Private-equity firm Blackstone Energy Partners LP said Feb. 5 it has set up a midstream unit in the Permian Basin to build facilities that treat water in one of the world's largest oil fields.
Huge levels of dirty water produced by U.S. shale firms are driving up investment in water-handling facilities, as cash-conscious oil and gas companies try to cut costs.
Blackstone said it has made an equity commitment of $500 million in Waterfield Midstream.
The Permian Basin of West Texas and New Mexico is at the center of the U.S. shale boom, where Waterfield will focus.
Waterfield is led by Co-CEOs Scott Mitchell and Mark Cahill, who previously built and led Anadarko Petroleum Corp.’s (NYSE: APC) and Western Gas’s Permian Basin commercial water infrastructure platform.
Recently, Waterfield signed a 15-year contract with Guidon Energy to construct a new system to handle Guidon’s water gathering and disposal needs across its about 40,000 acre position in Martin County, Texas. In Martin County, Waterfield is targeting deeper disposal zones, as opposed to shallow disposal zones, to provide long-term flow assurance and to support optimal drilling conditions for its upstream customers.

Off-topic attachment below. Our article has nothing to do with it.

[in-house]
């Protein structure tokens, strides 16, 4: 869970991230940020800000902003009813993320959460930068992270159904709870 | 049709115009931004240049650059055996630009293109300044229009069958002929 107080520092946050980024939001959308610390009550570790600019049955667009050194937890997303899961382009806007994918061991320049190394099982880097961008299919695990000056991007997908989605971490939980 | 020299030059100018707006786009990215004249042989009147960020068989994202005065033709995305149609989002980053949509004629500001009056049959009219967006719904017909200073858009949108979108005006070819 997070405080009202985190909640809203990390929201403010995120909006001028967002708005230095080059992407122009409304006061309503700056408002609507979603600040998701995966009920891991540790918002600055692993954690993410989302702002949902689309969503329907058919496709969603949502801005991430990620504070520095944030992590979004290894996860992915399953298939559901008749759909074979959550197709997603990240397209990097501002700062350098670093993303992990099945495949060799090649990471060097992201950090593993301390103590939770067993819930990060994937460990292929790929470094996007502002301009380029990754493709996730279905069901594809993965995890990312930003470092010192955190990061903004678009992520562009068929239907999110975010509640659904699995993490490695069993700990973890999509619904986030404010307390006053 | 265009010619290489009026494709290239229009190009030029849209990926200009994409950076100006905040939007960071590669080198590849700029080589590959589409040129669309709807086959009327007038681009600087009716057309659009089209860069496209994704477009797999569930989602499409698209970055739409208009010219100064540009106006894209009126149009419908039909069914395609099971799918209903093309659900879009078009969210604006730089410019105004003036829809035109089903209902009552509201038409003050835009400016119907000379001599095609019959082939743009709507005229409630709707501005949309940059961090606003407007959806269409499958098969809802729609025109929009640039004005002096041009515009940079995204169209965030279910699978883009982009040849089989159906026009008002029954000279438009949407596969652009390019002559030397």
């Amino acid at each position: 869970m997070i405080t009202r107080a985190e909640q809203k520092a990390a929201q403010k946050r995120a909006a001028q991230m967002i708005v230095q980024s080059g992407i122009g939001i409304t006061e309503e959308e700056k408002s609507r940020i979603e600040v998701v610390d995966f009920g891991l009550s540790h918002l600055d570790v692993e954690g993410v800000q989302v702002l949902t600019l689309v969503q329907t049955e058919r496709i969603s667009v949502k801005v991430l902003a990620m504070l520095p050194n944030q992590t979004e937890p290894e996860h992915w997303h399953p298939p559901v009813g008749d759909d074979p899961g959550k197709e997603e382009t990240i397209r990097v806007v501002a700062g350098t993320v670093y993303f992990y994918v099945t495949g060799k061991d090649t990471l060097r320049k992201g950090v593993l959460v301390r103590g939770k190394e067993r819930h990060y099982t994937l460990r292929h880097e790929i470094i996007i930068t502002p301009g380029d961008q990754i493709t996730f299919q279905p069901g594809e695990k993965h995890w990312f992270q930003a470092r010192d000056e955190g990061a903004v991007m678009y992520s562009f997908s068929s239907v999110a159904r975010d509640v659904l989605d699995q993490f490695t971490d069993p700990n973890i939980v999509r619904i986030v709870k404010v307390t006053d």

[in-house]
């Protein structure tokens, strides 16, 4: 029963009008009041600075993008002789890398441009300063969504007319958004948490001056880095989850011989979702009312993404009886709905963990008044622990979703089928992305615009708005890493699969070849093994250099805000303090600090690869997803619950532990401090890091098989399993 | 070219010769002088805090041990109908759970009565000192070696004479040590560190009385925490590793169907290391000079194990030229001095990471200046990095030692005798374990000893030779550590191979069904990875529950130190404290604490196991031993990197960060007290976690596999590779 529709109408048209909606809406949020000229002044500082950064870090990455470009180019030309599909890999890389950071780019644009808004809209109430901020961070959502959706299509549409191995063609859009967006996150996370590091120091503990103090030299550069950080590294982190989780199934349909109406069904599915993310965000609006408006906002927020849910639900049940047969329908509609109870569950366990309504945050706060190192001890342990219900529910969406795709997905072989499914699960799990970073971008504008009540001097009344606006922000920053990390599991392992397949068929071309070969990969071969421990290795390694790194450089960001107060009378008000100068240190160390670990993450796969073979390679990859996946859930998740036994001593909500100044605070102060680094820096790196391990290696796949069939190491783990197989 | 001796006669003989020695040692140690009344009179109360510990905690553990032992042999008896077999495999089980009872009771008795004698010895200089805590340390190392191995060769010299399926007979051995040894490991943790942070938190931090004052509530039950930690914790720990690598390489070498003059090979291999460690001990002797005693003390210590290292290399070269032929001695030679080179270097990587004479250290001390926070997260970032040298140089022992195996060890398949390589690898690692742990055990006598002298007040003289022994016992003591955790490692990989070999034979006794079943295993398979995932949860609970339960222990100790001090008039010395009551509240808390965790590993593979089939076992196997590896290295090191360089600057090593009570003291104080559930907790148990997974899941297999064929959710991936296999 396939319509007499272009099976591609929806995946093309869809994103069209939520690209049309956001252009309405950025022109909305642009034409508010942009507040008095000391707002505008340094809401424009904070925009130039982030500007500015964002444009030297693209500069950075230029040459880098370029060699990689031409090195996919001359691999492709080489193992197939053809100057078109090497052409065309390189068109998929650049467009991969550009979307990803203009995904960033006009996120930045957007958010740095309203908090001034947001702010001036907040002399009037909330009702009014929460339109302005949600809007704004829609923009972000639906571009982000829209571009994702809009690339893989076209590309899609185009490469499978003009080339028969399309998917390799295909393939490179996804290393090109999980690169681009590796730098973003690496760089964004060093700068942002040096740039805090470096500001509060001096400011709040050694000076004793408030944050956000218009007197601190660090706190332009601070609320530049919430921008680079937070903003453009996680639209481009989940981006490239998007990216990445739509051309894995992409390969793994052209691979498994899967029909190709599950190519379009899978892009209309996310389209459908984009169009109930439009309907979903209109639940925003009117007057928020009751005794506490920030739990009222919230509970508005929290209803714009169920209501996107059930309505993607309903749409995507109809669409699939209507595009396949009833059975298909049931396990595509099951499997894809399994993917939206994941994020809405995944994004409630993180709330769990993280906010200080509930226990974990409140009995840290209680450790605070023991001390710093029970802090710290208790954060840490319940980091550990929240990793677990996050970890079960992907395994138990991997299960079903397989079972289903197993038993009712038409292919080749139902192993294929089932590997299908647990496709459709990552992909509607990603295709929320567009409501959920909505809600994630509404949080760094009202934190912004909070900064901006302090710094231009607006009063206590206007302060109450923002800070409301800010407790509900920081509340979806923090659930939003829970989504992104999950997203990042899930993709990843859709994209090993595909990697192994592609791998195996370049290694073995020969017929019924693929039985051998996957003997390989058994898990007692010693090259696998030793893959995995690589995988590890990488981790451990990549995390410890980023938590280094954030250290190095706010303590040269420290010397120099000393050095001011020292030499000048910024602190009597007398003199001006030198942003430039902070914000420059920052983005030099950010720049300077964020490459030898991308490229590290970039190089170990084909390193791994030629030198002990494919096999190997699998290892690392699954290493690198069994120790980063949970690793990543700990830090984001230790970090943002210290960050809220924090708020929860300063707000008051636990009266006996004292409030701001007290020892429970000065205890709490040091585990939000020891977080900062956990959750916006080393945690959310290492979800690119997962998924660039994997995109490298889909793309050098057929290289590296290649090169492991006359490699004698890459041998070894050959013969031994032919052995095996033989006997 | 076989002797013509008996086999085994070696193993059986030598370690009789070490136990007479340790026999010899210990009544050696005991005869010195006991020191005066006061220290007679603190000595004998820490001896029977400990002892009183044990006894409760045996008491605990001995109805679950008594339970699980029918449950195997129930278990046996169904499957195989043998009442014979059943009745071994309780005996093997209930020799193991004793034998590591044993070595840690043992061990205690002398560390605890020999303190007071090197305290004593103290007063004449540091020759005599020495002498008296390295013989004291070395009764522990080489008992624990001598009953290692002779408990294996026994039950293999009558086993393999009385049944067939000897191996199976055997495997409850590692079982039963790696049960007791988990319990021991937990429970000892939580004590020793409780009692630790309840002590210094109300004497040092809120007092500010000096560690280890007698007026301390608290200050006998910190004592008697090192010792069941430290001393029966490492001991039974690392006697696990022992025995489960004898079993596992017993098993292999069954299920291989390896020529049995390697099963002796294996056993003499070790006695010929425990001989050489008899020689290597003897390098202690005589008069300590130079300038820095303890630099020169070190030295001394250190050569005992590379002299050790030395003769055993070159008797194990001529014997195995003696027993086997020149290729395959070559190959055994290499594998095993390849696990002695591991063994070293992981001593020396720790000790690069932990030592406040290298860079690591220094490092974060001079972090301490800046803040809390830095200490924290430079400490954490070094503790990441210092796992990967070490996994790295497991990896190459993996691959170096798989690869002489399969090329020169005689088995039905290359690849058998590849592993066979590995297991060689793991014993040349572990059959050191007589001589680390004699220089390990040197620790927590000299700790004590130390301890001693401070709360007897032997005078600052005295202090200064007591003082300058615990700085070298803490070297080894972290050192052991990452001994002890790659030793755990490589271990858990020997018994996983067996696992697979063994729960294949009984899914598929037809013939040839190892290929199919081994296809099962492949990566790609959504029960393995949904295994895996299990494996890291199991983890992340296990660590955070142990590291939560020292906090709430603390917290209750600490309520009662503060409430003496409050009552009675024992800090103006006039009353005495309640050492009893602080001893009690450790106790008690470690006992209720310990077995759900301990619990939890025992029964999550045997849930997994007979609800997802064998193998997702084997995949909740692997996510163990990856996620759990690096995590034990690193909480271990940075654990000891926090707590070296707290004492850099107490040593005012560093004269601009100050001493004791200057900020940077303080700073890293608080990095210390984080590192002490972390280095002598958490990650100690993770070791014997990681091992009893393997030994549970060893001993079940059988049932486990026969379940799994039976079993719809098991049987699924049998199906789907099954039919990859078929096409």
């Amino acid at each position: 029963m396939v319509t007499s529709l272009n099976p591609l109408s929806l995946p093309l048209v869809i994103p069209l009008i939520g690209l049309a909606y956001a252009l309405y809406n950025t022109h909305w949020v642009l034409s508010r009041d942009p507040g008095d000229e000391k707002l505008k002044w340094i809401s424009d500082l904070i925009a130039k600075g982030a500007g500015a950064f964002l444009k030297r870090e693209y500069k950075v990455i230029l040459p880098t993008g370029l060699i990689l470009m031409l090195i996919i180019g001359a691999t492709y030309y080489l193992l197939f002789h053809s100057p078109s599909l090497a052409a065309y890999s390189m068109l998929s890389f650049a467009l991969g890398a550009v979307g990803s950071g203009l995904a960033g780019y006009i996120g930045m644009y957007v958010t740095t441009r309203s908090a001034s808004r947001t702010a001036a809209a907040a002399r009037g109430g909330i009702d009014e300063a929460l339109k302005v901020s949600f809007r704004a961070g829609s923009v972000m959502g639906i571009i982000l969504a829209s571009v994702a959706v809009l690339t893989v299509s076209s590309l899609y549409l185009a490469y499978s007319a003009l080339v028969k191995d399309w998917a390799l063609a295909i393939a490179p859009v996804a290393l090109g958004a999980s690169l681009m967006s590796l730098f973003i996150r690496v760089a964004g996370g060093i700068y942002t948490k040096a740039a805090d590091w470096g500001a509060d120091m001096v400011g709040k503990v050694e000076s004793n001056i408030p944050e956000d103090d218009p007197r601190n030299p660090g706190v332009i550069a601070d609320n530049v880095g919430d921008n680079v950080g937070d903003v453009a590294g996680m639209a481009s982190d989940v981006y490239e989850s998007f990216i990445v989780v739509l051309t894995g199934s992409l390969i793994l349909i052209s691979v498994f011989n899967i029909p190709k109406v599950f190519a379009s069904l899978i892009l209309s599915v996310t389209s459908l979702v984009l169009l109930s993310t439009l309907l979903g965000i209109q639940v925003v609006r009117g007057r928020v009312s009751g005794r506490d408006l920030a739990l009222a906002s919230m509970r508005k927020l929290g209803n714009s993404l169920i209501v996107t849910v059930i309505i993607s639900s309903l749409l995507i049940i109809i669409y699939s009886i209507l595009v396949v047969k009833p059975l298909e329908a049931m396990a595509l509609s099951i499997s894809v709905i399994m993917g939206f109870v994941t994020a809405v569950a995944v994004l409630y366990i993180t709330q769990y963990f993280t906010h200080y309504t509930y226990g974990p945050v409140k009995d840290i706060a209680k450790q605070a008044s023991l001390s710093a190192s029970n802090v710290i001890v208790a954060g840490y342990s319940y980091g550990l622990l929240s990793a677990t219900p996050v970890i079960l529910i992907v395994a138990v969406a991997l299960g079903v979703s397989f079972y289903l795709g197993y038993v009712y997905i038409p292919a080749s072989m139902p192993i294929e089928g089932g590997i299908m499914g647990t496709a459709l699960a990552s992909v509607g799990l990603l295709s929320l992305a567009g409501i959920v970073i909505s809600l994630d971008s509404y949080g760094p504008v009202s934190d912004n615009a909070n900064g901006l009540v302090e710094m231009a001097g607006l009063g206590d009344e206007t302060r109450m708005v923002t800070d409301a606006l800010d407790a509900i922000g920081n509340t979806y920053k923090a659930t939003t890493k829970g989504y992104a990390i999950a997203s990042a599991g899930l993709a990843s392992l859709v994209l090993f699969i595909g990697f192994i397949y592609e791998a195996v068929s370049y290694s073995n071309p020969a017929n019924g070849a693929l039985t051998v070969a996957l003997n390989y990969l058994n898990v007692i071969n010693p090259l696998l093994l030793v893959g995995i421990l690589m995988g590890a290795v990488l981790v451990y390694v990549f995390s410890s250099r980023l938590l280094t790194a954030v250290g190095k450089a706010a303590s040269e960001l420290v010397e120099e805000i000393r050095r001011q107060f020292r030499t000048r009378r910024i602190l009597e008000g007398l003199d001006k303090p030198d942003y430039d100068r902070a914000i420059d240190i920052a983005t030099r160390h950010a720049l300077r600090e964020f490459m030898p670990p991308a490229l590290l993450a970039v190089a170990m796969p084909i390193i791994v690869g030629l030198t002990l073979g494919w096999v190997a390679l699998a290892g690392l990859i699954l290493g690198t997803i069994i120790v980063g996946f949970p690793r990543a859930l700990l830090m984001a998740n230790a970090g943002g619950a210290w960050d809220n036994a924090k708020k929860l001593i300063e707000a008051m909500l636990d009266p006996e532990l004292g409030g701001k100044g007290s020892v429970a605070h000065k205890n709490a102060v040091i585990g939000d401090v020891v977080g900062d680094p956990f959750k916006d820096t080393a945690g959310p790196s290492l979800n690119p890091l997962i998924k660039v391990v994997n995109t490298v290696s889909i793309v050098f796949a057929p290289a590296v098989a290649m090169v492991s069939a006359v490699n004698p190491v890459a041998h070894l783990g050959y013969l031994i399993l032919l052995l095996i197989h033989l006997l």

Additionally, Waterfield has entered into an agreement with EagleClaw Midstream to operate the company’s water assets in Reeves County, Texas. These assets consist of 58 miles of gathering lines and 390,000 barrels per day of permitted water disposal capacity.
The parties must now renegotiate a deal that would transfer Breitburn's Permian reserves to investors including Elliott and WL Ross through their participation in a $775 million rights offering.
Sustained lower oil prices may lead to Permian consolidation, the return of tough times to other shale plays and U.S. E&Ps helping rebalance global inventories.
A big crowd turned out for an afternoon honoring industry leaders representing all facets of the energy sector.